Looking ahead towards a circular economy
In 2019, the Indian government launched National Mission on Transformative Mobility and Battery Storage to “drive clean, connected, shared, sustainable and holistic mobility initiatives”. This mission has focused on setting up large-scale, export-competitive integrated batteries and cell-manufacturing plants in India. However, little has been done in the way of sustainable end-of-life management of batteries, especially for lithium-ion batteries that EVs run on. The demand for battery recycling is expected to grow over the next few years, especially as the growth in EVs picks up. As such, EV batteries will account for 80% of the market share in the lithium-ion battery market by 2030.
This gives the government an opportunity to plan ahead and ensure that mechanisms are in place for batteries to be repurposed for secondary applications or to be recycled for metal recovery. This would serve the purpose of reducing the environmental threat posed by battery waste, and also counter India’s limited lithium deposits. The Government of India’s draft rules (2020) on Battery Waste Management, which places the onus of recycling on the battery manufacturers, is a step in the right direction. However, the battery recycling industry also needs to be propped up on time with the introduction of adequate incentives and an improved regulatory environment. Companies such as Gravita India are already eyeing this market, which is estimated to amount to $1000 million.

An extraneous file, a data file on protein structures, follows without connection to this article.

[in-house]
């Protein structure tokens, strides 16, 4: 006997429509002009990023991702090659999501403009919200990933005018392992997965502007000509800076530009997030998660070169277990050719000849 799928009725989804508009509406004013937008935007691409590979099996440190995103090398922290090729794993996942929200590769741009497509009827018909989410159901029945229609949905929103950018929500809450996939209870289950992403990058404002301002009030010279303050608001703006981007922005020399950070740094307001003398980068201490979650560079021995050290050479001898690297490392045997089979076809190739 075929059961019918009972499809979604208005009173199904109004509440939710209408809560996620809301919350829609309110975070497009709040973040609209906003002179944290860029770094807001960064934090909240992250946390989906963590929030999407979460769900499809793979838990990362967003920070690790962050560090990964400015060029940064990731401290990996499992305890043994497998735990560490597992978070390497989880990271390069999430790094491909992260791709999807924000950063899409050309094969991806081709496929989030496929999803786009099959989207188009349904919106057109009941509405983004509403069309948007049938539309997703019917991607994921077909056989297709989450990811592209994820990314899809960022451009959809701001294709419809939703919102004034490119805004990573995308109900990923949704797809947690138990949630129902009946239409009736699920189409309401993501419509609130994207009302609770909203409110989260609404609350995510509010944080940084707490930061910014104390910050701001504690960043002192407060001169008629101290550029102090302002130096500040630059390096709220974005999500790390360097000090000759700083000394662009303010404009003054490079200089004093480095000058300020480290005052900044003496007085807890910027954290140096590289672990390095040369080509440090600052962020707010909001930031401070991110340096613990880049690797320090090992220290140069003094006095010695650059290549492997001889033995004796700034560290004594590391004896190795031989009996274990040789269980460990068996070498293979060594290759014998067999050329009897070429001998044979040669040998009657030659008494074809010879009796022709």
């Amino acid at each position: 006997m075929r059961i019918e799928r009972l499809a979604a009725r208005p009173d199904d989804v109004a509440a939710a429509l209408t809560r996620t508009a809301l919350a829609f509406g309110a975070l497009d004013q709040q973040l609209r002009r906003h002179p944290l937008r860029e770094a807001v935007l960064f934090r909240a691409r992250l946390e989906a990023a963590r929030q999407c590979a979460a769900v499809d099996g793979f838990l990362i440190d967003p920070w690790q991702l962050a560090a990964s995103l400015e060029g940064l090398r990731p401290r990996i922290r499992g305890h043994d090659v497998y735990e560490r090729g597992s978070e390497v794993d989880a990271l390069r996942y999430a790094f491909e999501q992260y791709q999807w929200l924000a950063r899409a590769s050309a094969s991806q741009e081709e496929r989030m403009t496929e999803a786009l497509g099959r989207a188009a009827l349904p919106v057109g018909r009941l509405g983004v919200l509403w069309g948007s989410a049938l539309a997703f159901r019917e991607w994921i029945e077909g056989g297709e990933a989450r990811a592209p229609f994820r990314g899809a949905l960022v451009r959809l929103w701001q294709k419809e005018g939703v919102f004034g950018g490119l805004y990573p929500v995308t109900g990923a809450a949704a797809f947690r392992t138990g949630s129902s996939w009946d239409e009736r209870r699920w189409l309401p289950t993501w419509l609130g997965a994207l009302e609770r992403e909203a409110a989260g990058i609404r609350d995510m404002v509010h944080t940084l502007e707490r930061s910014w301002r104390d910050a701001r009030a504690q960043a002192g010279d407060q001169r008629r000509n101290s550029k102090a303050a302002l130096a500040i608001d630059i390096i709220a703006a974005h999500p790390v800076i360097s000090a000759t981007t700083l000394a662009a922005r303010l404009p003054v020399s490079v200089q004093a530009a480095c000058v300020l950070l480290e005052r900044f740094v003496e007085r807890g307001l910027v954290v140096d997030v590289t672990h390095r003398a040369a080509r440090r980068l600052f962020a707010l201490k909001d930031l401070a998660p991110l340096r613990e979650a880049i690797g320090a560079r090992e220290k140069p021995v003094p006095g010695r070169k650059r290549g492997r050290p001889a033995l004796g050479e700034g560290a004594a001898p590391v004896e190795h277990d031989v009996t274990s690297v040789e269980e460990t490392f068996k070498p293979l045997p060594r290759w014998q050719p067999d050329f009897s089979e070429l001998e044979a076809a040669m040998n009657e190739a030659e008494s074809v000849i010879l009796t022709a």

While it is clear the market for EVs is set to expand in India, challenges that impede rapid adoption remain. These include high upfront costs and a lack of support infrastructure. Policymakers need to think about how to create policy environments that make these hurdles less insurmountable, and equitable, sustainable deployment of electric vehicles must be a cornerstone of all such policies – the technology is ready, now we need the political will to make the electric revolution a reality.
About the author:
Safa Khan is a climate change and disaster recovery consultant for Oxford Policy Management.